Samson Corwell

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Everything posted by Samson Corwell

  1. That's a word I haven't heard outside of the Great Wiki.
  2. This doesn't seem to fit in with Lawrence Krauss giving the foreword to your book on atheism.
  3. Well, I happen to think that Mises' proposition is nonsense. Perhaps he meant it in a broader sense. Could counter-examples "falsify" a theory in some way?
  4. Is there a difference between "reasonable" and "rational" here like the distinction Rawls drew?
  5. Would you move to the Kingdom of Ends if you could, George? (Yes, I know it's not an actual place.) Also, you ever get the feeling he was playing on "Kingdom of Heaven" with that name?
  6. This…is…so…cool! We've found the Higg's boson, we've found magnetic monopoles, and now we need to find the graviton!
  7. I like his theories much better than Locke's.
  8. Ayn Rand a particular habit of referring to people who weren't Objectivists as "subjectivist". Lots of Objectivists seem to have picked this up. One on here, for instance, said Christian morality is "subjectivist". Given Christians and most other non-Objectivists will say that some things are immoral or wrong, why are called that?
  9. I'm wondering if there is a name for this fallacy. I hear it all the time in politics (and sometimes from people on this board). Anyone have any ideas?
  10. Oh, yeah. I remember that. It was a rather interesting and unique argument for it. Something about being non-universalizable, instead of the usual stuff about social instability, obedience to authority, and so forth. Could you elaborate on his social contract theory and what you mean by consent being hypothetical? I know that his view of it was that the CI morally compelled everyone to set up an "ethical commonwealth". Aside from that, though, would you say that his view of actions, them needing to treat people as ends, is inspiring?
  11. Would you consider Kant the "most liberal" philosopher?
  12. I think the first is meant to contain the second.
  13. Social Democrats are just supportive of welfare and labor as far as I understand it. If the Scandinavian countries are social democracies, as is commonly held, then I don't see much resemblance to socialist countries that used to exist. (Cuba is probably the last socialist country. I don't know what to call the Hermit Kingdom, which looks like some bizarre hybrid of monarchism, military rule, and other things. It's a fascinating polity, in a morbid sort of way. North Korea certainly is not Marxist, since it holds man to be the shaper of history instead of the other way around.) It's not that social democracy is anything of particular interest to me. I find all politics and forms of government interesting. One difference I can spot between social democracy is that it is comfortable with the existence of businesses and that socialism aims at worker-organized industry. Or something like that. Labels abound. I should note I have never felt comfortable with the oh so popular sliding scale of capitalism and socialism. Never said being a social democracy is a good thing, Mortal, only that there is a difference between being one and being a socialist "republic". Sanders is wrong, I believe, to call himself a socialist. The general public doesn't seem keen on the details of certain labels. It's kind of like how free market capitalism and crony capitalism are another source of confusion, wouldn't you agree?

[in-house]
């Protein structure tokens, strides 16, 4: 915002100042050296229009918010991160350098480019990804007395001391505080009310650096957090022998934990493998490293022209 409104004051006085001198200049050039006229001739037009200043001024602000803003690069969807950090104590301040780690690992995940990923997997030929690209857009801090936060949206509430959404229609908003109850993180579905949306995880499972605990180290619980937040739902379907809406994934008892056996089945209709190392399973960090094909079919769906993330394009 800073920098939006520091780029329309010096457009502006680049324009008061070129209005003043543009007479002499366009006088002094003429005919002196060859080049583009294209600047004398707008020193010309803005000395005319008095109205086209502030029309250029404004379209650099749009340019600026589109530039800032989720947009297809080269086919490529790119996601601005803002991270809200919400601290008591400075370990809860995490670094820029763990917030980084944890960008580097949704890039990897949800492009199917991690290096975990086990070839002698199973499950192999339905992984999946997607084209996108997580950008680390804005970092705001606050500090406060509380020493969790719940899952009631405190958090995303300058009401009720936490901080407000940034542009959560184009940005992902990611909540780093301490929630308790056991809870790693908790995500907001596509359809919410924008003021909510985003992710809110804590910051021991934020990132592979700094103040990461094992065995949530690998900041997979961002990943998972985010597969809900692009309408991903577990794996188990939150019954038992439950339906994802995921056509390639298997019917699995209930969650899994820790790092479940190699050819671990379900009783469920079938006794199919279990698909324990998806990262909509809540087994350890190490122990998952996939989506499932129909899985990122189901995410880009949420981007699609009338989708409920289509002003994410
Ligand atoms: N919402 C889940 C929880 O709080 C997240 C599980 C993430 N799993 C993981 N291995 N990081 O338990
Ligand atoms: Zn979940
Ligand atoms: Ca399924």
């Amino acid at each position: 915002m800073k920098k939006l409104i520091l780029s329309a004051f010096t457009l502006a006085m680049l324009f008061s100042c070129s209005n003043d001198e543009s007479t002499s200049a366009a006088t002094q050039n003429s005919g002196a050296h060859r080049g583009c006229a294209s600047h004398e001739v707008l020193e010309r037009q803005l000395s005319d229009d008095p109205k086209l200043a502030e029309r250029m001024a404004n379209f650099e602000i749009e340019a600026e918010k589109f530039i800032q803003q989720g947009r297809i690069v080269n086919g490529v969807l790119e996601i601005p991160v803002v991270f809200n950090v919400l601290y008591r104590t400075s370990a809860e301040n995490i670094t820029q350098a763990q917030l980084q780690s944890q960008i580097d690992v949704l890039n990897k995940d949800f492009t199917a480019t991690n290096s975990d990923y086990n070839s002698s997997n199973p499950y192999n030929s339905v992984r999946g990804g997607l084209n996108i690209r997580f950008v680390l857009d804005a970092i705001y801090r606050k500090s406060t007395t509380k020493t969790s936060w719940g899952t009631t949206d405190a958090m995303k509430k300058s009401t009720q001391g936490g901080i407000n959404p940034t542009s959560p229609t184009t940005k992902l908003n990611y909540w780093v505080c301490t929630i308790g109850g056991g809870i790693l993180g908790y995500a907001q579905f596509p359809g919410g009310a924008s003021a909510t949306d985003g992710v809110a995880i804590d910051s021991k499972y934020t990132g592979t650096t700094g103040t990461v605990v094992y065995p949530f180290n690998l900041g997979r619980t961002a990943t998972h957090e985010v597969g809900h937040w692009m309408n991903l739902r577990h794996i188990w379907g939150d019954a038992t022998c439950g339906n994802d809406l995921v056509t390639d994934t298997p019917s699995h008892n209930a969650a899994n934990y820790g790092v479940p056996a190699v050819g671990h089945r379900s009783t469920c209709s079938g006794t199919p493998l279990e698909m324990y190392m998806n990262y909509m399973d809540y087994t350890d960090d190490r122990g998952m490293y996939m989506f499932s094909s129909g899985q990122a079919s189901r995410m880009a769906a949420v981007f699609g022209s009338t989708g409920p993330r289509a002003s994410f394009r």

14. Wait, so other people do not believe in objective morality?
  15. Oh, for God's sake. The man is a social democrat, not a socialist. I don't care if he does call himself one.
  16. Yeah, well what if you are a masochist? And "low-life mass men"?
  17. Boy, it's been a while since I've been here. Anyway, I wanted to start a thread about evil fictional characters, to see who you guys would nominate. There are gut wrenching villains like Hannibal Lecter and Ragyo. Then there are the more, I guess, iconic bad guys who are more about being the best villains out there. Rand's villains were pretty original, but I just don't think they were really evil. Here's someone who I think looks pretty damn cruel and hellish:
  18. I ran across this idea recently and it's left me scratching my head. One person I was reading said that no taxation means that there is no government. This seems a little counter-intuitive to me. Do you think taxation is an necessary to that government exists? I can easily imagine, say, a small town with town hall meetings that might not have taxes. Likewise, I wouldn't be surprised if some or many of the initial settlements in America were without taxation given the lack of infrastructure.
  19. I think it's erroneous to call the Spartan model "state education". The divide between society and state, something which I think is flawed, didn't exist as a concept back then. I don't know, it just seems to strange to project our understanding of "public" and "private" onto a situation that existed before it. If you go up to most people and talked to them, I don't think they'd see much of a divide between government and their community.